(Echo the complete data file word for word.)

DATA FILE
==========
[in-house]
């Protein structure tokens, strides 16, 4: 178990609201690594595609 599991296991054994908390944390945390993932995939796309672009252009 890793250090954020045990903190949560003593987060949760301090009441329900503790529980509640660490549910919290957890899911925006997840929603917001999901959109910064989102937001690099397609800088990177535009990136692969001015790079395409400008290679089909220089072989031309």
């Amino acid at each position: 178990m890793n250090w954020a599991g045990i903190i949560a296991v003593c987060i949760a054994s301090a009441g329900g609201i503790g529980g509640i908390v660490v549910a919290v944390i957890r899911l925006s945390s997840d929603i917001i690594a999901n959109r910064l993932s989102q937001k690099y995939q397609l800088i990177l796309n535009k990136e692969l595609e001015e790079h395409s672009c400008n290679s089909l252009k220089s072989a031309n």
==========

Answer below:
[in-house]
């Protein structure tokens, strides 16, 4: 178990609201690594595609 599991296991054994908390944390945390993932995939796309672009252009 890793250090954020045990903190949560003593987060949760301090009441329900503790529980509640660490549910919290957890899911925006997840929603917001999901959109910064989102937001690099397609800088990177535009990136692969001015790079395409400008290679089909220089072989031309």
């Amino acid at each position: 178990m890793n250090w954020a599991g045990i903190i949560a296991v003593c987060i949760a054994s301090a009441g329900g609201i503790g529980g509640i908390v660490v549910a919290v944390i957890r899911l925006s945390s997840d929603i917001i690594a999901n959109r910064l993932s989102q937001k690099y995939q397609l800088i990177l796309n535009k990136e692969l595609e001015e790079h395409s672009c400008n290679s089909l252009k220089s072989a031309n």